Unique Weaknesses

Article written by Vaidency
Originally published on 11-15-1999 ; updated on 08-17-2014
Tags: Basics Archives

Ok, we all know that every civ has a unique unit which only they can build, but a look at the tech tree reveals that most civs also have a unique weakness, some tech (or two closely related techs) or unit they don't have that every single other civ does. These unique weaknesses can have substantial effects, too. By now, most players are familiar enough with the game to know what their civ can do; now, keep in mind what they CAN'T do, too

Britons: Only civ without the cannon galleon. A pretty severe liability on big island maps since they have no floating siege ability.

Byzantines: Only civ without blast furnace. This really takes the edge off of their full infantry and cavalry lines; missing those last 2 points of attack really hurts.

Celts: lacks both ring archer armor and bracer, which severely weakens their archers late in the game. They are also one of only two civs lacking both illumination and block printing (the other is the Mongols), which does the same thing to their monks.

Chinese: Oddly enough, they have no unique weaknesses and are a very well rounded civ.

Franks: They are the only civ that doesn't get the arbalest. Don't have ring archer armor or bracer.

Goths: Everybody knows they are the only civ without stone walls and guard towers, which severly limits their defensive abilities. They are also the only civ lacking plate mail, which takes a bit of the edge off of their powered-up infantry.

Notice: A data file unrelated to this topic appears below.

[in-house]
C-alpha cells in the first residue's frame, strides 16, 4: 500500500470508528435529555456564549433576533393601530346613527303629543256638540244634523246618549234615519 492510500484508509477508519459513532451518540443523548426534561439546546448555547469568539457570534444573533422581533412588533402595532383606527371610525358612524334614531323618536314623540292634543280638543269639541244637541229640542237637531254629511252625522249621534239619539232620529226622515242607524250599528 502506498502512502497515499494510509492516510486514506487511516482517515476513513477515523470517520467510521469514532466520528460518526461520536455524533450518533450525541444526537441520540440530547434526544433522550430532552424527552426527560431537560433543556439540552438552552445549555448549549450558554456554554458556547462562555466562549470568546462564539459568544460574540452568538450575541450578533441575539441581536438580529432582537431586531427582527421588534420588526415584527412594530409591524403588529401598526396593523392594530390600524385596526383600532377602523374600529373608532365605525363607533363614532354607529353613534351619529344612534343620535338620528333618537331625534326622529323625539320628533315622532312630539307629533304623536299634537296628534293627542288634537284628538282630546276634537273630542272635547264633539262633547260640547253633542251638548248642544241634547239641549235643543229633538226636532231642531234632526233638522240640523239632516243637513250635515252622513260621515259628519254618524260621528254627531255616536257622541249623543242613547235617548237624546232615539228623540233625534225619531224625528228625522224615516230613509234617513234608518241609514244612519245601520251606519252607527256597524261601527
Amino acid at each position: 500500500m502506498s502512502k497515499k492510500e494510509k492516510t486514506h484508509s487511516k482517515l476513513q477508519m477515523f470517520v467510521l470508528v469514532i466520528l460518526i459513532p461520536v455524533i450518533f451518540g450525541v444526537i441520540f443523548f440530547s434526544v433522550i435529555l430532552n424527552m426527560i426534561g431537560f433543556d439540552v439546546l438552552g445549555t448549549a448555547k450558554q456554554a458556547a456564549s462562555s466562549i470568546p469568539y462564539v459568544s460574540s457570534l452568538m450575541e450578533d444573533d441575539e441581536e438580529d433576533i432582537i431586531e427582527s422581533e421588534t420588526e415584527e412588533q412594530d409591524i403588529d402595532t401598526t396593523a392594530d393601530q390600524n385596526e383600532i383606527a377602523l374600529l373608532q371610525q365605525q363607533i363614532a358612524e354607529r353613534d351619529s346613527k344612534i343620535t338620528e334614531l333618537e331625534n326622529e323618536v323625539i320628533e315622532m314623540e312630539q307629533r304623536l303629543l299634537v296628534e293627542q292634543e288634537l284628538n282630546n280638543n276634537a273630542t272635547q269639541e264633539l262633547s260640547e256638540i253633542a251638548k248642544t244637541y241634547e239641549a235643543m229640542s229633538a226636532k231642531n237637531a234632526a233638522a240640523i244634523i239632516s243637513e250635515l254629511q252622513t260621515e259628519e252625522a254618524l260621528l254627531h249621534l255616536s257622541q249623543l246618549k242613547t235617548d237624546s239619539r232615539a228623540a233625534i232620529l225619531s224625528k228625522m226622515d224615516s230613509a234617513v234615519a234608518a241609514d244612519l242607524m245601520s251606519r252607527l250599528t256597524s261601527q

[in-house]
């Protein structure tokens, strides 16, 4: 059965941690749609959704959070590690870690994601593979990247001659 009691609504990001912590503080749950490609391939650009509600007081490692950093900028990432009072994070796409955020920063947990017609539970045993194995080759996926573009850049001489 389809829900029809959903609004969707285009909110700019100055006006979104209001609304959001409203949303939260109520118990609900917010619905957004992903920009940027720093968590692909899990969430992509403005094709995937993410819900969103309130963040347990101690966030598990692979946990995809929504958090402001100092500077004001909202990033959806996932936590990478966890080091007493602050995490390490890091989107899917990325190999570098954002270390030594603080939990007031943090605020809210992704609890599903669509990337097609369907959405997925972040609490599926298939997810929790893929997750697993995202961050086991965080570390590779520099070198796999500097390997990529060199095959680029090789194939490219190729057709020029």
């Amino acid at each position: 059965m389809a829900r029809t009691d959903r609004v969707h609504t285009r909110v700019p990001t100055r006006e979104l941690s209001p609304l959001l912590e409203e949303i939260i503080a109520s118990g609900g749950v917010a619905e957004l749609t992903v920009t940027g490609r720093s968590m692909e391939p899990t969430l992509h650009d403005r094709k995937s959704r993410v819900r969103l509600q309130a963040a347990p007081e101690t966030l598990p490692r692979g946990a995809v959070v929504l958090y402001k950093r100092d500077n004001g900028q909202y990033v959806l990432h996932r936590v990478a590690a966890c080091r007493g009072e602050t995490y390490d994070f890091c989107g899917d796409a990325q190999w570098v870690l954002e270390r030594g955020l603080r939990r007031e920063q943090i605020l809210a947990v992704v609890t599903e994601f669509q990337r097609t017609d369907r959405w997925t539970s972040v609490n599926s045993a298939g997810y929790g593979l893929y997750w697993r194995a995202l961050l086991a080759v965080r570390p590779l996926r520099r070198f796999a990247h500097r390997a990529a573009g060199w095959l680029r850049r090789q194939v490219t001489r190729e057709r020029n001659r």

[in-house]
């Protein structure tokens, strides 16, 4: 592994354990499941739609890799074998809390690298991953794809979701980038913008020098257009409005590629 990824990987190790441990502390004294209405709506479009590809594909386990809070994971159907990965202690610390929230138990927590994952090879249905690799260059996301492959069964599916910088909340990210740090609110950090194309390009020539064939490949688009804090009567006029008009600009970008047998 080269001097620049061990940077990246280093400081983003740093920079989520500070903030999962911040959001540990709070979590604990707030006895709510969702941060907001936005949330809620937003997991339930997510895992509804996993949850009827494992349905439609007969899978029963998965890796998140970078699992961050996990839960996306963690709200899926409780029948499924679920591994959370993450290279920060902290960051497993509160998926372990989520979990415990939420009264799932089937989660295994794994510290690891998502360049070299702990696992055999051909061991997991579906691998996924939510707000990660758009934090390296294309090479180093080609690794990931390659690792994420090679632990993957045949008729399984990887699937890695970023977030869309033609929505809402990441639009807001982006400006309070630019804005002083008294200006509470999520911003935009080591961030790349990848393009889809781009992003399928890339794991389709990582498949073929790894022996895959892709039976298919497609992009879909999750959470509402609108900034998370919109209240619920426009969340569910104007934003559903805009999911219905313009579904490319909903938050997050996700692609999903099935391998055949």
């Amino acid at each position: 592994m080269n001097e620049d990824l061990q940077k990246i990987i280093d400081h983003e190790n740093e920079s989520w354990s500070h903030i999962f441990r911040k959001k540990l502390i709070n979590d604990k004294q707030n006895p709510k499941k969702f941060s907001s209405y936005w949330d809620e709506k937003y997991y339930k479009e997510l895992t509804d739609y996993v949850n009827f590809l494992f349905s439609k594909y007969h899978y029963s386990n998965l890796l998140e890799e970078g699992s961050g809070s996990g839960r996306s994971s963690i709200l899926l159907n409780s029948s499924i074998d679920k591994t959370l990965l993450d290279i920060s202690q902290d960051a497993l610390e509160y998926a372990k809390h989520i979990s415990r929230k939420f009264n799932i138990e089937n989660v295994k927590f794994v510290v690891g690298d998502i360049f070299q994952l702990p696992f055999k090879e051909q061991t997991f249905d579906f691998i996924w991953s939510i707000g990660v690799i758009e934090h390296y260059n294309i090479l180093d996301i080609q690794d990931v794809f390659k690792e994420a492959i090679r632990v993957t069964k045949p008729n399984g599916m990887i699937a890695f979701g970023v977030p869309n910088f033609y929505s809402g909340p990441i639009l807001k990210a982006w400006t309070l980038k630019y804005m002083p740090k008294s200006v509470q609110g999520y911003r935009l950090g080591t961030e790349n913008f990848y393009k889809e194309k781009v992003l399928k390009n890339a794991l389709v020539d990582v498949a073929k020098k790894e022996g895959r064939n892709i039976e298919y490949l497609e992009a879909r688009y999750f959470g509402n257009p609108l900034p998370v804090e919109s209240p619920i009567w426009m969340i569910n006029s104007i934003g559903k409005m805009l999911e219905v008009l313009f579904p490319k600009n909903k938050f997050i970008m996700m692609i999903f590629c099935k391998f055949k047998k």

Japanese: They are the only civ without either gold shaft mining or stone shaft mining, which can hurt their resource gathering quite a bit late in the game. They are also the only civ without the heavy demolition ship, which can make it difficult for them to take back the seas from a well emplaced opponent.

Mongols: They don't have any completely unique weaknesses, but are the only civ besides the Celts missing both block printing and illumination, which makes their monks far less useful for converting powerful enemies.

Persians: They are the only civ lacking the two-handed swordsman and champion, which severly harms their infantry power late in the game. They are also the only civ besides the Goths lacking fortified walls, which gives them less time to react to attacks.

Saracens: They are the only civ without the cavalier, which can cause them to have trouble destroying guarded siege engines and denies them access to a good general purpose unit for offense or defense.

Teutons: They are the only civ lacking light cavalry, which can put them at a disadvantage against cavalry archers and opponents who like to hit and run. They are also one of only two civs (the other being the Vikings) to lack husbandry, which means the cavalry they do have is even slower.

Turks: They are the only civ lacking the pikeman; this can be a pretty big disadvantage against cavalry using opponents, at least until they get a lot of Janissaries. They are also the only civ lacking elite skirmishers, which makes it harder to defend their Janissaries from longer-ranged archers. The lack of two of the three units that don't cost gold can really hurt them in late game, when gold is scarce. Finally, they are the only civ lacking the onager, which also denies their Janissaries some support against enemy archers and skirmishers. They don't have illumination or block printing, which means that they also have pretty weak monks.

Vikings: They are the only civ lacking fire ships, which can put a damper on their navy, even with longboats. They are also the only civ which doesn't get either plate barding armor or husbandry, which really weakens their cavalry late in the game.

I consider these to be every bit as important in formulating my strategies as what the civ's unique bonuses are. It's good to be aware of this stuff.